Presenting at UKOUG Tech13 Conference

It’s been a while since I put anything on this blog, most likely down to a combination of being overly busy in my previous life at UKOUG and not having anything to say that couldn’t be said in 140 characters.

Anyway, I’ll be at the UKOUG Tech13 Conference in Manchester next week and to say I’m hyper about it would be a little bit of an understatement.

I’m really looking forward to getting a different conference experience this year.  I’m certainly a lot more relaxed in the run up to it than I have ever been and a new city and venue to explore adds to the excitement.

I was really pleased to be offered a speaker slot for the conference, and my presentation will be on Wednesday morning, 8:30am in the Exchange Auditorium.

‘RMAN Duplicate – When Clones Attack’  is my story of a 3 day , urm, ‘adventure’ into using RMAN Duplicate to create a clone copy of a production system.

It’s something that we have done many times before and for some of our systems it’s a regular, scripted task to refresh our test systems.

Normally I’d bang on about how great I think it is but earlier this year we had one such attempt turn into a complete catalogue of errors.

It was a nightmare.

We got there in the end but not before we’d encountered bugs, system errors, human errors and even a ridiculous blonde error! Oh, and not forgetting the impossible recovery scenario – so glad we hit that one in a clone and not a production recovery scenario!

Once we got through it, it was obvious it needed to be turned into a presentation if only to help prevent even one person going through the same pain.

So I’ll be there, bright and early and raring to share my story, I hope to see a few of you come along.

From Oracle Newbie to Oracle ACE…

When I started this blog over 5 years ago, I never imagined that it would take me on a journey from an Oracle Newbie, to a Director of UKOUG and onto an Oracle ACE (even if I did go via some strange evenings in some strange pubs in Birmingham and a rather dodgy Panto!)

All I can say is that it has been a heck of a ride!

I’ve enjoyed every minute of it and for me, the best part of it has been the friendships that have been made along the way.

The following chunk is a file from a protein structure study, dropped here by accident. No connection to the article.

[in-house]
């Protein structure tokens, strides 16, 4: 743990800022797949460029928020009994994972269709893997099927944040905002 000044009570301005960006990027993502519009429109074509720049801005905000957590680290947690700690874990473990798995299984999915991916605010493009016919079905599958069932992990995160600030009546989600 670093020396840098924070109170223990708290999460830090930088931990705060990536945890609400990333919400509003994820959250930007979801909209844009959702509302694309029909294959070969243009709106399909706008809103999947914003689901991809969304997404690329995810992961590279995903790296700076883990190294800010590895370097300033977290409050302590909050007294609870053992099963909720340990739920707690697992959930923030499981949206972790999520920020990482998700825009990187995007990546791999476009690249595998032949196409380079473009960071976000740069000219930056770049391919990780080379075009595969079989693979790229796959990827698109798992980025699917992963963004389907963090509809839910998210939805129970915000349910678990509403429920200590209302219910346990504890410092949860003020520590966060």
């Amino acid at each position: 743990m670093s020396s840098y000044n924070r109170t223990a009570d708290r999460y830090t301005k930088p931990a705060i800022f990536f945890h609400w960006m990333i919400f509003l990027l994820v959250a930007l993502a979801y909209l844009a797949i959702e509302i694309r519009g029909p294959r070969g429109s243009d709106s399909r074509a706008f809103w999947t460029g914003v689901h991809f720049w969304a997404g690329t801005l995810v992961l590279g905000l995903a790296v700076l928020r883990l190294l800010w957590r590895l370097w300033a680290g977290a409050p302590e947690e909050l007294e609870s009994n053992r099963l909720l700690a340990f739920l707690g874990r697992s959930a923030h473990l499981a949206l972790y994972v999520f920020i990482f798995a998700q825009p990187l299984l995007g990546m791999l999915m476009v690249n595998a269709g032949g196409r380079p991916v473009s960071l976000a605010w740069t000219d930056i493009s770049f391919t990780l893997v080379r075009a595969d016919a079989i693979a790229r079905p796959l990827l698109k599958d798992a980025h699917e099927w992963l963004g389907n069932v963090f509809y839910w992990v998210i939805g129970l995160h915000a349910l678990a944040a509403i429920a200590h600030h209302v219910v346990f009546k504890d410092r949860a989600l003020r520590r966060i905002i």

To each and every one of you that has supported and encouraged me along the way, I thank you.

And a big thank you to OTN and the ACE Program for the award and a special thank you to the person who nominated me as an Oracle ACE (they know who they are).

Log Buffer #132: a Carnival of the Vanities for DBAs

>Welcome to the 132nd edition of Log Buffer, the weekly review of database blogs.

This is my first post of this New Year, so let’s kick it off with a new blog.

Joel Goodman has begun his Blog from the DBA Classroom. This week he has been discussing the different ASM Storage Possibilities, but make sure to check out his older posts too if you missed them. I’ll certainly be keeping an eye on this blog.

Keeping on the education theme here, Dan Norris has a few thoughts on his blog regarding certifications.
I think the subject of certifications will always divide opinion, but something that did interest me here was the comment from a Senior Exec of a certification company, who informed Dan that ” Their certification enrollments are approaching record levels due to the economic “downturn” “

Keeping with the economy, but switching technologies, Kevin Kline over at the SQL Blog is asking ‘Does the down economy have an impact on your job?’. Rather than talking about IT layoffs though, he’s asking if DBAs are struggling to justify attendance at Conferences and User Group meetings and talks about the potential knock-on effects of such cut-backs. Interesting stuff.

OK, enough doom and gloom, let’s go and find some happy posts.

Zack Urlocker at TheOpenForce has been celebrating the first anniversary of Sun acquiring MySQL.
They had beer.
At work.
I like their style!

Further anniversary news from H.Tonguç Yılmaz as The Turkish Oracle Users Group Forum prepares for it’s 10th Anniversary with a whole host of new blogs

More good news as Harald van Breederode tells us it is possible to recall command line history in tools such as SQL*Plus.

Rhonda Tipton also shares a handy trick for SQL Server users on how to easily convert date formats from one style to another, I’m sure all of us have been caught out by the US/UK date thing at one time or another!

PostgreSQL Users also have something to look forward to with Xaprb talking about the new windowing functions and common table expressions coming up in the next release.

Back to Oracle now, and a post from Pythian’s Lukas Vysusil. I have to admit, I found his ‘Hitting Oracle with a Hammer’ title a bit misleading, especially as he kicks off with “Recently, I had an opportunity to participate in a stress-testing exercise”.
I thought ‘Yeah, when I get stressed I could whack Oracle with a Hammer too”. Typically, my misinterpretation was way off the mark. No gratuitous violence, just a great post about, well, stress-testing.

Speaking of misinterpretations, I’m going to finish this week’s log buffer with something for you to think about. Justin Kestelyn over at the OTN Blog asks ‘What does “Freedom of Speech” mean in the Context of Community?’

A word of caution

>It’s a fact of life that there are certain subjects on which people will disagree.

Whether it’s about politics, religion or which football team to support, there will always be someone who has a different opinion to yours.